Did you know that 25% of the heat lost from your home goes through the roof? Loft insulation is one of the cheaper ways to improve efficiency and reduce your heating bills, coming out at an average price of less than £1k for a typical three-bed family home.

Cavity Wall Insulation

In most houses built within the last century, cavity walls (two walls with a void in between) have been the norm for construction, so chances are that you have this. Cavity walls are an easy insulation fix, although it can take some time and cost a little bit more.

A typical three-bedroom home will cost anywhere between £2.5k and £3k for an expert to come and fill the cavity with heat retaining material – but this will prevent you from losing up to 35% of the heat from your home.

Insulating your home in this way can reduce your heating bills by as much as 60% or even more.

Solar Panels

Solar panels are an obvious choice, especially if your house is positioned in such a way that you can make the most of available sunlight. Solar panels can cost as much as £8,000, but there are grants available to help you.

In a typical three bed house, this could reduce bills by up to 64% and it can be used to power appliances, like your Electric Vehicle charger and your underfloor heating.

Heat Pump

The government are looking to stop supporting fossil fuel-based heating systems in houses, starting with new builds – which means that if you are considering updating your boiler you might want to think about installing a heat pump. These can be expensive to get installed, especially those that are ground sourced, but they are at least three times more efficient than a gas boiler.

Air Source Heat Pump
An air source heat pump is a central heating system that is energy efficient and great for an eco home

While the costs of this are high, up to £35,000 or more, you can offset some of this with the Boiler Upgrade Scheme (BUS), with a grant from the government.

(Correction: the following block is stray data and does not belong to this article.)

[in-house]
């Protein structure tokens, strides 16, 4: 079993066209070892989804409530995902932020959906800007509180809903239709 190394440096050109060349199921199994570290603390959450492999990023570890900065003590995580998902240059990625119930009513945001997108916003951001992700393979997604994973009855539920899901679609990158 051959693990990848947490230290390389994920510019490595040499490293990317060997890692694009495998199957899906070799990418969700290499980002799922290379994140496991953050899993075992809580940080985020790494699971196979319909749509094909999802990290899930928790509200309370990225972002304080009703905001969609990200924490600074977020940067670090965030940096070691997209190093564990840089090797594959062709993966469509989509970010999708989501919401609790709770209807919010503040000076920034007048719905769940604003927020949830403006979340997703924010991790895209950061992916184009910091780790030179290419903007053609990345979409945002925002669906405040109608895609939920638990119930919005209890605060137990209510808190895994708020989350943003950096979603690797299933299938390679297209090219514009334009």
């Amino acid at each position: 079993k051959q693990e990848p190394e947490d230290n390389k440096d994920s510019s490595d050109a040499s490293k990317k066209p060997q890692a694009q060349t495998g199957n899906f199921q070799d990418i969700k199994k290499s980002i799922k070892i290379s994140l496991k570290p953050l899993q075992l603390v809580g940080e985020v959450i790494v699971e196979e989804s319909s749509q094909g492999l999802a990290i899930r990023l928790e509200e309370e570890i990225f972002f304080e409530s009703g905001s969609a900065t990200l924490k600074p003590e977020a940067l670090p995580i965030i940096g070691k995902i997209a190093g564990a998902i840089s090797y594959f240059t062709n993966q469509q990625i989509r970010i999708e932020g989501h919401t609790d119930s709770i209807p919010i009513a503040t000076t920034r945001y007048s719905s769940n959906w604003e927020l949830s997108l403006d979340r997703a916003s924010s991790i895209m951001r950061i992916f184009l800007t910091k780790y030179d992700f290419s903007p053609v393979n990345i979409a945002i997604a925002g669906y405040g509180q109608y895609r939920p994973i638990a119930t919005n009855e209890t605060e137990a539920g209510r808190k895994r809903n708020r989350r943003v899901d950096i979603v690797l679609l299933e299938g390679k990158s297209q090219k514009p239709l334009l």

Other alternative central heating systems can include air source heat pumps, solar hot water heaters, biomass boilers, and even electric boilers.

Solar Battery

To make the most out of your solar panels, you should consider installing a solar battery to store the collected energy created from your panels.

This can cost around £4,500, but it will allow you to use up to 80% of the electricity you produce as opposed to the 50% that you would get access to without the battery. While the cost savings might be negligible, solar batteries further reduce your carbon footprint and your reliance on the National Grid.

EV Charger

If you own an electric vehicle, you need to install a charger in your home. These cost around £1,000 (but there are many grants and special offers available that can help you reduce the cost). If you can power it by solar, for example, it’s really a no brainer – especially if you consider that it will cost about 43% less to charge from your home.

Smart Thermostat

This might be the easiest way to make cost and energy savings in your home. It is also the cheapest change – costing around £225 for a typical three-bedroom home.

Smart thermostats are connected to your home Wi-Fi system, so you can switch it on and off, turn the heating up or down, and adjust for each room – all using your smartphone or your voice assistant. These smart thermostats are already in about 1.7 million homes in the UK, saving on average around 14% in heating bills.

Benefits of an Eco Home

There are several different benefits that upgrading using eco-friendly technology, including:

  • Cut energy bills by around 76%
  • Raise your property’s EPC rating
  • Less dependent on the gas and electric grid
  • Increase the value of your home by around 14%
  • Shrinks your carbon footprint

The team at GMS are happy to help you discover more about how you can upgrade your home to be more efficient, more effective, and more ecologically friendly – contact us to find out more.